Amid a night of close races in the general election, State Rep. Matt Willhite (D-District 86) was re-elected handily in his rematch with Royal Palm Beach businesswoman Laurel Bennett. Bennett, the Republican nominee in both 2016 and this year, lost to Willhite by 20 percentage points.
District 86 includes much of the western communities, including all of Wellington, Royal Palm Beach and Loxahatchee Groves, as well as several communities to the east. It tends to favor Democrats.
Willhite received 39,736 votes, or 59.85 percent, while Bennett garnered 26,657 votes, or 40.15 percent.
“I appreciate the opportunity to serve and that the citizens elected me and then re-elected me,” Willhite said. “We increased our percentage [of victory] even with thousands more people voting.”
Willhite said that the first thing he had to do was say “thank you” to a lot of people. He attributed his win to working across the aisle to get things done.
“It doesn’t matter what party you are, if you work hard and do your job,” said Willhite, who explained that as the incumbent, he has a staff and team in place and is ready to continue his work in Tallahassee. “We have seven pieces of legislation we are working on, and the next Palm Beach County Legislative Delegation meeting is scheduled.”
Willhite served as vice chair of the delegation last year and hopes to continue in a leadership role when the delegation meets to choose its new officers on Thursday, Nov. 15 at Palm Beach County Fire-Rescue Headquarters.
Willhite said that he and the other legislative leaders want to find out what other things the citizens want them to focus on. “We will get right on those,” he said.
Just to the north, State Rep. Rick Roth (R-District 85) was successful in keeping his seat in Tallahassee, fending off a strong challenge from special education teacher Ellen Baker.
District 85 includes most of northern Palm Beach County, including much of The Acreage. It tends to lean Republican, and it did, re-electing incumbent, first-term representative Roth, head of Roth Farms, which is located in the western part of the county.
Baker did make the race closer than many expected. Roth received 44,723 votes, or 54.67 percent, while Baker received 37,081 votes, or 45.33 percent.
Nearly 600,000 voters cast ballots in Palm Beach County, with more than 8 million statewide. Florida produced extremely close races for governor and senator. However, on ballot issues, the races were not particularly close.
Of the 12 statewide questions on the ballot, all appear to have passed, with the exception of Amendment 1, the increased homestead property tax exemption. That amendment got more than 58 percent of the vote, but it fell just short of the 60 percent required for passage.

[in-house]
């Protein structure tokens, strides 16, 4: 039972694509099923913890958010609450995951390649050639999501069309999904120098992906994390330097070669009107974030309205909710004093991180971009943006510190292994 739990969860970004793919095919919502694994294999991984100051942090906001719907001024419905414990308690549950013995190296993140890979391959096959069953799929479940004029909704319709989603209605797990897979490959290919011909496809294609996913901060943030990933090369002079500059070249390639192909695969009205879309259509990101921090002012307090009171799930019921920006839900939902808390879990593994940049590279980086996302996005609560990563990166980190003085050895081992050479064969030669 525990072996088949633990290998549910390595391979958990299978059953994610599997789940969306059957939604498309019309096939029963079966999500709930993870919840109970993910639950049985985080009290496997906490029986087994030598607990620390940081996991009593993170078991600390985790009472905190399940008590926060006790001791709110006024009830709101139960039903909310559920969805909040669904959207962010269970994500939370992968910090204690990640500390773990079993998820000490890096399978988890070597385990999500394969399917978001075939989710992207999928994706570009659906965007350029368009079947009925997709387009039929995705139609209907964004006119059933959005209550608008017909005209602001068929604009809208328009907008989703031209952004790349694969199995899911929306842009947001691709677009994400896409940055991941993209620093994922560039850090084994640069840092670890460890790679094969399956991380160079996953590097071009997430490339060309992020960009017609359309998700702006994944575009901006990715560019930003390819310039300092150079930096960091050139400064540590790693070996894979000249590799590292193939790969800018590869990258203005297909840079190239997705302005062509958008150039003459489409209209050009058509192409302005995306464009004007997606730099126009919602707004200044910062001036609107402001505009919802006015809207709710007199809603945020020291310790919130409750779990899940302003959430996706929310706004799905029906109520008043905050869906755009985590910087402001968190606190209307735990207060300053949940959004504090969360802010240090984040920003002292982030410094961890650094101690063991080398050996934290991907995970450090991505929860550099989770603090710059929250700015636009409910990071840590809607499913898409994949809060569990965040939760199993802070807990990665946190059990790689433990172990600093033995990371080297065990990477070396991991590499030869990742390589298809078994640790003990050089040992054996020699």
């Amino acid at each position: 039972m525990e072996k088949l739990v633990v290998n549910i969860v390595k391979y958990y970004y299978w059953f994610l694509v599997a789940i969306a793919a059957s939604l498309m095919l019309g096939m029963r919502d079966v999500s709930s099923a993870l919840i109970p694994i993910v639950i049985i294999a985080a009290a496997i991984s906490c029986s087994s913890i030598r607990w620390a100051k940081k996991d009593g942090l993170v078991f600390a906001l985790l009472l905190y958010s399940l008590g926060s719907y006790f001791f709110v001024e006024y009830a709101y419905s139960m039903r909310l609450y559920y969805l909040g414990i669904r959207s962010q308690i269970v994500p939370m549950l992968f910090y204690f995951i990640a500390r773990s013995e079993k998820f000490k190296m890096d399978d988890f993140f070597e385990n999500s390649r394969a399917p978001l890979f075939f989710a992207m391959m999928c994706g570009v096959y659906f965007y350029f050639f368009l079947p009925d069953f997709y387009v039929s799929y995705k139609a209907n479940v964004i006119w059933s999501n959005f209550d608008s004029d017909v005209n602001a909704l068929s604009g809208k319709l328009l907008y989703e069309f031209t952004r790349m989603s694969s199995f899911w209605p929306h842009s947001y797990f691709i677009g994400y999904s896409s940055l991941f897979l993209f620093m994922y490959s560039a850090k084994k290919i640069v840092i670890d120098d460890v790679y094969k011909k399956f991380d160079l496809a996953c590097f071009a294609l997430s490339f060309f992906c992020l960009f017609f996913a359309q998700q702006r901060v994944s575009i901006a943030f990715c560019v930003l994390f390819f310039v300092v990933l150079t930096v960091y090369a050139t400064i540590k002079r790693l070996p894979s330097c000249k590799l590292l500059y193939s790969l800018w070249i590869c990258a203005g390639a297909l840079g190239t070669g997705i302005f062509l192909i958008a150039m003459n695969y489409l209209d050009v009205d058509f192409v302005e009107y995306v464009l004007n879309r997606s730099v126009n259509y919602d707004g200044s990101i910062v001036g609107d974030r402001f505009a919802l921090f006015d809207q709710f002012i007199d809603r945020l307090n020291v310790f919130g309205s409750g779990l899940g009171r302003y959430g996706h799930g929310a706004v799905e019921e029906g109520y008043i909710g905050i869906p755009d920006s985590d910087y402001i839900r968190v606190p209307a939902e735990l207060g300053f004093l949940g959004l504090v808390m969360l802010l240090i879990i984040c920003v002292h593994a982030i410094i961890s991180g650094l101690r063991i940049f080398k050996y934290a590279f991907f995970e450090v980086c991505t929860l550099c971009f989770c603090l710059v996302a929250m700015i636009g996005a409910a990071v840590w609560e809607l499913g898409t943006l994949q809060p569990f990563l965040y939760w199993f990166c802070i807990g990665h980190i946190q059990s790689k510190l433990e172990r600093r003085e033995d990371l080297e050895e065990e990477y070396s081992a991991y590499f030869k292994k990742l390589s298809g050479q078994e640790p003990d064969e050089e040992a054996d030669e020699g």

All the other amendments got past the 60 percent requirement for approval, including an initiative to restore voting rights to felons after they serve their sentences, a ban on dog racing and a litany of other constitutional changes.
Citizens in Palm Beach County voted to provide additional funding for schools with “yes” votes on the countywide school question amounting to 382,178, or a resounding 72.37 percent, and the “no” vote drawing 145,911, or 27.63 percent.
One local congressional seat, District 18, consistently made national news this year because of its potential to switch from red to blue. However, it was not to be.
Once the Democratic seat of former U.S. Rep. Patrick Murphy, who vacated the seat in 2016 for a failed bid for U.S. Senate, it was won two years ago by Republican Brian Mast. He fended off a well-funded challenge this year from Democrat Lauren Baer, a consultant for a global strategy firm who previously worked in the Obama Administration.
Mast, a highly decorated military veteran who lost his legs while deployed in Afghanistan, received 185,453 votes, or 54.35 percent, while Baer received 155,746 votes, or 45.65 percent.
Carrying over from August’s primary election, this week’s ballot pitted the top two challengers emerging for three Palm Beach County 15th Judicial Circuit Court seats in nonpartisan contests.
Scott Ryan Kerner prevailed over Alcolya St. Juste in the Group 13 contest, earning 251,748 votes, or 54.13 percent, compared to St. Juste’s count of 213,310 votes, or 45.87 percent.
In Group 18, Maxine Cheesman defeated Marybel Reinoso Coleman, receiving 271,405 votes, or 58.96 percent. Coleman received 188,899 votes, or 41.04 percent.
In Group 25, Sarah Willis defeated Michael McAuliffe. Willis took 270,303 votes, or 58.30 percent, while McAuliffe garnered 193,305 votes, or 41.70 percent.
There was one Palm Beach County Court race on the ballot, which was a contest to replace recently retired Judge Peter Evans in the Group 4 seat. Ashley Zuckerman won the seat with 242,333 votes, or 52.89 percent, while Allegra Fung received 215,842 votes, or 47.11 percent.
In the race for the Palm Beach Soil & Water Conservation District, Group 1, Michelle Sylvester bested two rivals, taking 242,802 votes, or 56.13 percent. David Legg received 128,253 votes, or 29.65 percent, while Ian Matthew Wellinghurst received 61,511 votes, or 14.22 percent.
In the race for the Palm Beach Soil & Water Conservation District, Group 5, incumbent Eva Webb garnered 253,822 votes, or 60.06 percent, to defeat Mark Beaumont, who took 168,791 votes, or 39.94 percent.